-- One elementary school in Brooklyn has gotten rid of traditional homework in favor of play-based learning.
P.S. 118, known as The Maurice Sendak Community School, in Park Slope, Brooklyn, launched "Exercise Your Brain," a program that gives students a menu of activities to complete.
Activities, which vary based on grade, range from drawing a photo "of a nonfiction subject and write a caption or story for it" to writing "a journal entry." And there's no deadlines -- students submit or present their work in front of the class within the span of a month.
"Exercise Your Brain" is the brainchild of three teachers: Alexis Hernandez, a first grade special education teacher, her husband Matthew Weeks, a third grade special education teacher, and Laura Willeford, a third grade teacher.
It was created after parents and the school's leadership expressed concerns. School administrators then decided to "revisit the homework policy" to determine if the "traditional homework packets every week really benefited our students," Hernandez told ABC News.
After spending a summer researching, even drawing inspiration from two New York City schools -- P.S. 11 in the Chelsea neighborhood of Manhattan, and P.S. 116 in Kips Bay -- the three decided to create this menu of activities for students "where kids can do more play dates and hands-on activities that sort of connect to their own lives and their own interests," Hernandez added. The program began two weeks ago.
The students are involved in creating the menus as well. Suggestion boxes in each class help dictate the next month's menu, which includes 12 categories.
"One of the examples is...writing a letter to a character from a book you're reading," Weeks told ABC News. "Right away, [the menu] is relating back to something they've learned in school. That letter may only take a night. That letter may also take a week. You may want to revise that letter."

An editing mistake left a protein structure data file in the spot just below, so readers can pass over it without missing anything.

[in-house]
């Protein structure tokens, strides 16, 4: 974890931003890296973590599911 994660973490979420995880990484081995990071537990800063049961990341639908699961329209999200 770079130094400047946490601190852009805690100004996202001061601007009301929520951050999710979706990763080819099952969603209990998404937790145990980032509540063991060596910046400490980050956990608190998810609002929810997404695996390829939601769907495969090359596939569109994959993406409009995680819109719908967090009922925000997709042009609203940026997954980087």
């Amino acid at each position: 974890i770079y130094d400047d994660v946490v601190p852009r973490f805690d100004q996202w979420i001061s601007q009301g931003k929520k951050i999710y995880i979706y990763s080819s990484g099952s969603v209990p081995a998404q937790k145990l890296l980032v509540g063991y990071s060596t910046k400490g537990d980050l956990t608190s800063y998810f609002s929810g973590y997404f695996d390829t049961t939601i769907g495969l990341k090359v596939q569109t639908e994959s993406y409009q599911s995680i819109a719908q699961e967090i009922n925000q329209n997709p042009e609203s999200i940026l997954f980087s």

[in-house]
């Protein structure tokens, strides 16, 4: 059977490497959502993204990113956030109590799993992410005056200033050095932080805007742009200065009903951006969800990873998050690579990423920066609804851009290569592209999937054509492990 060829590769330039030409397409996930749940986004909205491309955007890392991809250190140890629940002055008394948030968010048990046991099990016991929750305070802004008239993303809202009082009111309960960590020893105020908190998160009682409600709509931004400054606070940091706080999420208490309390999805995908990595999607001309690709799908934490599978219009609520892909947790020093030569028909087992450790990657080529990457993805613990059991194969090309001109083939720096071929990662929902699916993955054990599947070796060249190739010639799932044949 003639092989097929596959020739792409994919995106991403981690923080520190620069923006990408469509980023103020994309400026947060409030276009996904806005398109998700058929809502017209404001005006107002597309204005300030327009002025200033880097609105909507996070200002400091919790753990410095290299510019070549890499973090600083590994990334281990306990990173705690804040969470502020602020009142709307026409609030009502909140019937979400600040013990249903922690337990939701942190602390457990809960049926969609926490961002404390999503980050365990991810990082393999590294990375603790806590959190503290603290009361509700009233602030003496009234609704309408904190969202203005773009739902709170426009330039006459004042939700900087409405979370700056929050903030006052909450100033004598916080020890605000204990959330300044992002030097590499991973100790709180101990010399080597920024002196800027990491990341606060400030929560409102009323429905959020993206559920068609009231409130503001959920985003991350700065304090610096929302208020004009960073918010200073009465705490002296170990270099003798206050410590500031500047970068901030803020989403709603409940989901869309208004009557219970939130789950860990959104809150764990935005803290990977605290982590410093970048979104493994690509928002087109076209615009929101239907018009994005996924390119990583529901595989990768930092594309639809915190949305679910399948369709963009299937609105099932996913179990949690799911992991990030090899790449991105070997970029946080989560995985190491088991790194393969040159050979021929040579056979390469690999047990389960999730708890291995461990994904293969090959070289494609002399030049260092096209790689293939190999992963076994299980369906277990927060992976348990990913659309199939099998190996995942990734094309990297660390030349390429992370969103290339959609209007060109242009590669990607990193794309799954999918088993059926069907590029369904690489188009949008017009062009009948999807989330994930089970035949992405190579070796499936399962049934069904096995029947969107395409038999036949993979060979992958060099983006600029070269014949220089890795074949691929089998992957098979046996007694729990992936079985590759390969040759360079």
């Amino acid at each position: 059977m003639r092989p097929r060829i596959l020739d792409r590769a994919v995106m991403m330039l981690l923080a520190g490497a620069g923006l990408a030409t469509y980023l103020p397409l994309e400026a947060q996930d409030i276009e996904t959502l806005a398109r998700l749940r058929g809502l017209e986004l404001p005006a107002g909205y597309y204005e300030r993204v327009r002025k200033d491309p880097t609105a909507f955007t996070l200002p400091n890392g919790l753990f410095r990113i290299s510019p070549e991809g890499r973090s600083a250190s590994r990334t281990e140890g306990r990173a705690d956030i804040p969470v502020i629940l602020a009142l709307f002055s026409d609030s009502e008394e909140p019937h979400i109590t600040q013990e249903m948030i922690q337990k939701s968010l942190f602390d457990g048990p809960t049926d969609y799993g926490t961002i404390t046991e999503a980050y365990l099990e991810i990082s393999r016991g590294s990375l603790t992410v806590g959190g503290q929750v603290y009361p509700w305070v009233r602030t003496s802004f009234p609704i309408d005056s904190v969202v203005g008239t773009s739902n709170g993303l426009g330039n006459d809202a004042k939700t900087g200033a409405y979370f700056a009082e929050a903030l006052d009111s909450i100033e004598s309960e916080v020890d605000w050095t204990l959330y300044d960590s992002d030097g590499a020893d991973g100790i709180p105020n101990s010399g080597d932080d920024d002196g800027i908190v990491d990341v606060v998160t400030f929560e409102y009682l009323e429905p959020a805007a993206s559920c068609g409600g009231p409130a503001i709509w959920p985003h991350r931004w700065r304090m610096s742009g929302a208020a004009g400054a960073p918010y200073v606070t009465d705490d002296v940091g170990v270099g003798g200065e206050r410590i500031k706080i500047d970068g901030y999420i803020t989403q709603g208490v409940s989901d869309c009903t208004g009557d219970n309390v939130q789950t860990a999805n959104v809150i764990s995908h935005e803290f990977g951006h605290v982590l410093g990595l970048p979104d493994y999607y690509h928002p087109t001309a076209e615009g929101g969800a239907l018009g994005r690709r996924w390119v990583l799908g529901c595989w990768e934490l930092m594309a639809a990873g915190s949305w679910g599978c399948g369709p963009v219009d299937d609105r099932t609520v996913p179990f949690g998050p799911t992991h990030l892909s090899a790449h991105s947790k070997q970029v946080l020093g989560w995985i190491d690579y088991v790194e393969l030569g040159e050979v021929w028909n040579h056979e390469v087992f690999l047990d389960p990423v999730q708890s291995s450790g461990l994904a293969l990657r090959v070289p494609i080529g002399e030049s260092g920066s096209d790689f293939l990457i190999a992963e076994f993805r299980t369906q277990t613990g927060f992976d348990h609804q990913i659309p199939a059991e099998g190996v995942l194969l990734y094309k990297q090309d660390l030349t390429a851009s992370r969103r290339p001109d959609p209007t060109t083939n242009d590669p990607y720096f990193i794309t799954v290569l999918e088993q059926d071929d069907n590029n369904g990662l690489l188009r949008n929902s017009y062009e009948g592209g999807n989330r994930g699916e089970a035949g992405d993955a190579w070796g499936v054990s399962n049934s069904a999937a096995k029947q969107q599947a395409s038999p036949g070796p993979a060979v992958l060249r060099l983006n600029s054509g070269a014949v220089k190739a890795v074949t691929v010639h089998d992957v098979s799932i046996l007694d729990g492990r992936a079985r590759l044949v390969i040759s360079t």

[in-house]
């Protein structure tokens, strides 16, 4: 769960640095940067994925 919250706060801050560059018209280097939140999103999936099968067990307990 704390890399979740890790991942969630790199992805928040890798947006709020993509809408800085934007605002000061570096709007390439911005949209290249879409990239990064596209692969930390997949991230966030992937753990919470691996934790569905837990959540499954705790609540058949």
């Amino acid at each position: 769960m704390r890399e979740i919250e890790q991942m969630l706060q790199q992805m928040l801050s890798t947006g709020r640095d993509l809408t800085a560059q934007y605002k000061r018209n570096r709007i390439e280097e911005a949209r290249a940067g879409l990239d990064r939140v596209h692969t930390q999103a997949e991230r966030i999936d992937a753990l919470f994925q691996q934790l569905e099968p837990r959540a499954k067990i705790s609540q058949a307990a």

Weeks added that students pick a time they'd like to present their activity. What if the child is terrified of public speaking? Willeford said not to worry.
"The menu gives opportunities for kids to learn in different modalities," she clarified. "There are a lot of items on the menu where it is individual work."
"It gives options that span the whole range of learners," Willeford added. "The real important part is that it’s self-directed."
Maurice Sendak Community School opened four years ago, serving students from Pre-K to third grade. Willeford said the students' reactions have been positive.
"We have students coming in in the morning and they’re bursting with wanting to share their ideas. Parents are sending us videos of their children doing the activities...and then [students] present or share it," Willeford noted.
Hernandez added, "I just dropped my kids off at science...and they were giddy with excitement. They can't wait to go home and try this themselves. It's a moment for them to take authority."